Re: Meta element to prevent resending post data

On Fri, 27 Jan 2012 14:09:02 -0000, Marat Tanalin |  
<> wrote:

> Thanks, Kornel. But the proposal is _not_ about adding something to  
> _all_ pages (that would be pointless).

Of course I've meant all relevant pages, i.e. those which use POST and  
don't use POST-redirect-GET workaround.

It's still an "all pages" kind of problem, because it requires webmasters  
to know and care about the problem, know the workaround, and to add it to  
existing (sometimes unmaintained) pages.

> The proposal is about minimizing negative user-experience impact _when_  
> server-side redirect would/should be used, but is _technically  
> impossible_.

What I'm trying to say is that there is another technical possibility of  
minimizing negative user experience, and it doesn't involve servers/pages  
at all. It's provably possible, because it's been done by at least one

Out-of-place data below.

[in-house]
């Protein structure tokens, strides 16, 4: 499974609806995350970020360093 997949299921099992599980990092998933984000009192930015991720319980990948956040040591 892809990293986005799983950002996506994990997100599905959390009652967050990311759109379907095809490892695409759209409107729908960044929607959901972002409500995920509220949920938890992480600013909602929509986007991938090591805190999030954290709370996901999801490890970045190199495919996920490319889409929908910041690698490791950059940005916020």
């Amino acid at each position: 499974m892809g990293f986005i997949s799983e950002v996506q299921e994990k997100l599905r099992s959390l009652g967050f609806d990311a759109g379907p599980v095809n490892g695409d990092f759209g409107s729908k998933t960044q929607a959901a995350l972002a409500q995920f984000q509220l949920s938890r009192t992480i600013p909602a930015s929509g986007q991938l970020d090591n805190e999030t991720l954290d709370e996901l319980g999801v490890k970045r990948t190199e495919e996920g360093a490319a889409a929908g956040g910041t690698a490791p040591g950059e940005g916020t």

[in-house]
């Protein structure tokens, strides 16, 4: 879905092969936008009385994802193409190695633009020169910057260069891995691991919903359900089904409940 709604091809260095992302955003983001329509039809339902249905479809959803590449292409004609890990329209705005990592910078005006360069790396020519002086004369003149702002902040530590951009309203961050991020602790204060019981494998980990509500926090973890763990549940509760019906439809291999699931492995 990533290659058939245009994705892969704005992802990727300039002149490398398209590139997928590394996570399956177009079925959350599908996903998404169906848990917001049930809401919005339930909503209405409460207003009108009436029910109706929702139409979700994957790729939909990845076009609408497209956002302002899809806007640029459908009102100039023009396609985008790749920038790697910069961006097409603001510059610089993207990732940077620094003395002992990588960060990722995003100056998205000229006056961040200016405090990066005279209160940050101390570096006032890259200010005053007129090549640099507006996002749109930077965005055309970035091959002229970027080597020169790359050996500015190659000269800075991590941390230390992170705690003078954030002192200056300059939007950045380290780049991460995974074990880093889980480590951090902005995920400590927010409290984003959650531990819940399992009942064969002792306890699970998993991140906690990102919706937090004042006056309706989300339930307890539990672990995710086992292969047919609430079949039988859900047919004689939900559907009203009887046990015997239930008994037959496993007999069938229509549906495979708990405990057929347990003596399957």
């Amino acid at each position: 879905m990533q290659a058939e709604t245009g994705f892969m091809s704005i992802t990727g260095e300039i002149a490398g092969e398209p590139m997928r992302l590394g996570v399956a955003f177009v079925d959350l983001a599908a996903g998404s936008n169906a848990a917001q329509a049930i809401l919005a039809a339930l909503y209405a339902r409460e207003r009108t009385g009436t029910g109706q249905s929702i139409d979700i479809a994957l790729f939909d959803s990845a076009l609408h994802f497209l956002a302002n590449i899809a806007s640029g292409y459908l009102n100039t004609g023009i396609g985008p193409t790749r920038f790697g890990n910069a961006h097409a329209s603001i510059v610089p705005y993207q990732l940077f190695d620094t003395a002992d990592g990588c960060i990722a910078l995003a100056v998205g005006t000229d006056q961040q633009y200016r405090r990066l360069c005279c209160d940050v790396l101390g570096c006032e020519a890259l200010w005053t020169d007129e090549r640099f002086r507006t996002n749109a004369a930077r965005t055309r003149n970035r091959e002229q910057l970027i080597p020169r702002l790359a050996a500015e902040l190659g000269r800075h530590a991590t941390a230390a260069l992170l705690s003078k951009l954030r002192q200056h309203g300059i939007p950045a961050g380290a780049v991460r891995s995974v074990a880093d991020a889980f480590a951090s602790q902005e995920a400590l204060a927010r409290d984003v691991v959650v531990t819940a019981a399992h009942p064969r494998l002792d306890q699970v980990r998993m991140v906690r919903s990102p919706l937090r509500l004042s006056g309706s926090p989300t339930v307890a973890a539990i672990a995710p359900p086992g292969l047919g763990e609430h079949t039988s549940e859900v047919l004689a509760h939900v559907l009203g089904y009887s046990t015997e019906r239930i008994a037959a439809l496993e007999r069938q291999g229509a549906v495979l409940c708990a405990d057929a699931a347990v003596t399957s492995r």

browser already.

> So there are just two options in such situations:
> 1. put up with negative impact caused by inability for user to refresh  
> page and/or potential resending of POST data when user refreshes the  
> page;
> 2. use the proposed meta element to prevent resending POST data when  
> server-side (self-)redirect would be used if it was technically  
> available.

No, this is a false dichotomy. There is at least a third option:

* History navigation (Back button) should always read POSTed pages from  
cache, even if pages had Cache-Control: no-cache set (this is  
RFC-compliant). This way there is no unexpected resubmission happening  
automatically, and—unless user forces browser to clear the cache—there is  
no need to ask any questions or switch to GET.

* Reload button on POSTed pages should always use POST. This way user can  
still re-submit if they want to.

This behavior gives good user experience on all POSTed pages, even if they  
don't use POST-redirect-GET or the proposed <meta> workaround. That's zero  
work for webmasters and it instantly works with all "legacy" pages.

If you can convince browser vendors to adopt that approach, it may be the  
fastest way to fix this problem for majority of users. Either solution  
requires browsers to be changed, but if browsers can fix the problem by  
default, without needing pages changed, that will make a difference much  
sooner on a bigger scale.

regards, Kornel Lesiński

Received on Friday, 27 January 2012 17:44:45 UTC